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The Inconvenient Indian

A Curious Account of Native People in North America

Thomas King

Publication Year: 2013

In The Inconvenient Indian, Thomas King offers a deeply knowing, darkly funny, unabashedly opinionated, and utterly unconventional account of Indian–White relations in North America since initial contact. Ranging freely across the centuries and the Canada–U.S. border, King debunks fabricated stories of Indian savagery and White heroism, takes an oblique look at Indians (and cowboys) in film and popular culture, wrestles with the history of Native American resistance and his own experiences as a Native rights activist, and articulates a profound, revolutionary understanding of the cumulative effects of ever-shifting laws and treaties on Native peoples and lands.

Suffused with wit, anger, perception, and wisdom, The Inconvenient Indian is at once an engaging chronicle and a devastating subversion of history, insightfully distilling what it means to be “Indian” in North America. It is a critical and personal meditation that sees Native American history not as a straight line but rather as a circle in which the same absurd, tragic dynamics are played out over and over again. At the heart of the dysfunctional relationship between Indians and Whites, King writes, is land: “The issue has always been land.” With that insight, the history inflicted on the indigenous peoples of North America—broken treaties, forced removals, genocidal violence, and racist stereotypes—sharpens into focus. Both timeless and timely, The Inconvenient Indian ultimately rejects the pessimism and cynicism with which Natives and Whites regard one another to chart a new and just way forward for Indians and non-Indians alike.

Published by: University of Minnesota Press

Title Page, Other Works by the Author, Copyright, Dedication

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pp. i-vi

Contents

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pp. vii-viii

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PROLOGUE WARM TOAST AND PORCUPINES

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pp. ix-xvi

About fifteen years back, a bunch of us got together to form a drum group. John Samosi, one of our lead singers, suggested we call ourselves “The Pesky Redskins.” Since we couldn’t sing all that well, John argued, we needed a name that would make people smile and encourage them to overlook our musical deficiencies....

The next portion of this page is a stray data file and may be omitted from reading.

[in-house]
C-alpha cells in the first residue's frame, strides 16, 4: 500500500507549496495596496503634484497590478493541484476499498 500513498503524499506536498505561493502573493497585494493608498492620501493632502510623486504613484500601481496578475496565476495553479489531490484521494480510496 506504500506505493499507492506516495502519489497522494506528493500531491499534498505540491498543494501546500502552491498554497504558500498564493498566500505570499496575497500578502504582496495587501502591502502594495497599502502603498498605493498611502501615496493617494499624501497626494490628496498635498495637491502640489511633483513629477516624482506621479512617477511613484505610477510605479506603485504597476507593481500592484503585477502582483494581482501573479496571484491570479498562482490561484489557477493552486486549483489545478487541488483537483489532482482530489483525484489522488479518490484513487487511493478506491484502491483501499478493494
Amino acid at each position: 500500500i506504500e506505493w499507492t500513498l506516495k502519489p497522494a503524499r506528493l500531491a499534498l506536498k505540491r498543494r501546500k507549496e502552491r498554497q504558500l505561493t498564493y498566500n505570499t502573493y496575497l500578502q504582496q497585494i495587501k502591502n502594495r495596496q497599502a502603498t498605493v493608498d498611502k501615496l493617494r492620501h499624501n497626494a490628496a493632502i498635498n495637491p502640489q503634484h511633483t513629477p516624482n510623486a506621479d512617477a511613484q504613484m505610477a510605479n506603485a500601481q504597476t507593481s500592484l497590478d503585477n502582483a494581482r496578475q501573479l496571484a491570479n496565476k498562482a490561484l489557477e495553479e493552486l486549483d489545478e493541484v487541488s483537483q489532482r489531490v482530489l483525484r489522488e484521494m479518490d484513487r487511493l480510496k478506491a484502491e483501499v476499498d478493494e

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1 FORGET COLUMBUS

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pp. 1-20

When I announced to my family that I was going to write a book about Indians in North America, Helen said, “Just don’t start with Columbus.” She always gives me good advice. And I always give it my full consideration....

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2 THE END OF THE TRAIL

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pp. 21-52

When my brother and I were kids, we would dress up and play cowboys and Indians with the rest of the kids. I have a photograph of Chris and me in our leather vests, leather chaps, and cowboy hats, looking laconic and tough as cowboys looked....

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3 TOO HEAVY TO LIFT

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pp. 53-76

Indians come in all sorts of social and historical configurations. North American popular culture is littered with savage, noble, and dying Indians, while in real life we have Dead Indians, Live Indians, and Legal Indians....

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4 ONE NAME TO RULE THEM ALL

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pp. 77-98